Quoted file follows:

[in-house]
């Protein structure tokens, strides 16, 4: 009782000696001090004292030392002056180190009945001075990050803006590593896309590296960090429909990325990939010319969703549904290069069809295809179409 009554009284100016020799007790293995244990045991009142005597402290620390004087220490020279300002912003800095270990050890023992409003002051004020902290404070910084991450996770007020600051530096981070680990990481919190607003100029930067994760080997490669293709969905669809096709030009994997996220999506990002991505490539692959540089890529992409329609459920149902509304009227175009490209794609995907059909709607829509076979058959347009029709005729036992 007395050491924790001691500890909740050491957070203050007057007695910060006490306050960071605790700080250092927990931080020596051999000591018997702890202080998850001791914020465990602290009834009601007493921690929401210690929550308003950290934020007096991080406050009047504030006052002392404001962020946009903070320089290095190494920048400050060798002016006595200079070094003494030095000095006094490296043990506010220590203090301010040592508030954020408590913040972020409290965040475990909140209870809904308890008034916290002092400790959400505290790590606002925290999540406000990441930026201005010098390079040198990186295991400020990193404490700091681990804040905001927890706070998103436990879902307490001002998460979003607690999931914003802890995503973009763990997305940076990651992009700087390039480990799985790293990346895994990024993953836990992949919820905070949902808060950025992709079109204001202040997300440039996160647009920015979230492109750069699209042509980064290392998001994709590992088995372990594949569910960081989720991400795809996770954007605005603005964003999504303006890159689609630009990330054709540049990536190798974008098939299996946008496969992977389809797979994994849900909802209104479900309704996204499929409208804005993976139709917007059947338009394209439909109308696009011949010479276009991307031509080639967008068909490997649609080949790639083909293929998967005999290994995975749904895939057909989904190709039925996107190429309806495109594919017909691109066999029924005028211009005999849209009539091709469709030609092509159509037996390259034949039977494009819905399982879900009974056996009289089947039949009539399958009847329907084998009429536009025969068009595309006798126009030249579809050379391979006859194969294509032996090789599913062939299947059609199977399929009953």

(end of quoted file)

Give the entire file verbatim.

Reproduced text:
[in-house]
């Protein structure tokens, strides 16, 4: 009782000696001090004292030392002056180190009945001075990050803006590593896309590296960090429909990325990939010319969703549904290069069809295809179409 009554009284100016020799007790293995244990045991009142005597402290620390004087220490020279300002912003800095270990050890023992409003002051004020902290404070910084991450996770007020600051530096981070680990990481919190607003100029930067994760080997490669293709969905669809096709030009994997996220999506990002991505490539692959540089890529992409329609459920149902509304009227175009490209794609995907059909709607829509076979058959347009029709005729036992 007395050491924790001691500890909740050491957070203050007057007695910060006490306050960071605790700080250092927990931080020596051999000591018997702890202080998850001791914020465990602290009834009601007493921690929401210690929550308003950290934020007096991080406050009047504030006052002392404001962020946009903070320089290095190494920048400050060798002016006595200079070094003494030095000095006094490296043990506010220590203090301010040592508030954020408590913040972020409290965040475990909140209870809904308890008034916290002092400790959400505290790590606002925290999540406000990441930026201005010098390079040198990186295991400020990193404490700091681990804040905001927890706070998103436990879902307490001002998460979003607690999931914003802890995503973009763990997305940076990651992009700087390039480990799985790293990346895994990024993953836990992949919820905070949902808060950025992709079109204001202040997300440039996160647009920015979230492109750069699209042509980064290392998001994709590992088995372990594949569910960081989720991400795809996770954007605005603005964003999504303006890159689609630009990330054709540049990536190798974008098939299996946008496969992977389809797979994994849900909802209104479900309704996204499929409208804005993976139709917007059947338009394209439909109308696009011949010479276009991307031509080639967008068909490997649609080949790639083909293929998967005999290994995975749904895939057909989904190709039925996107190429309806495109594919017909691109066999029924005028211009005999849209009539091709469709030609092509159509037996390259034949039977494009819905399982879900009974056996009289089947039949009539399958009847329907084998009429536009025969068009595309006798126009030249579809050379391979006859194969294509032996090789599913062939299947059609199977399929009953």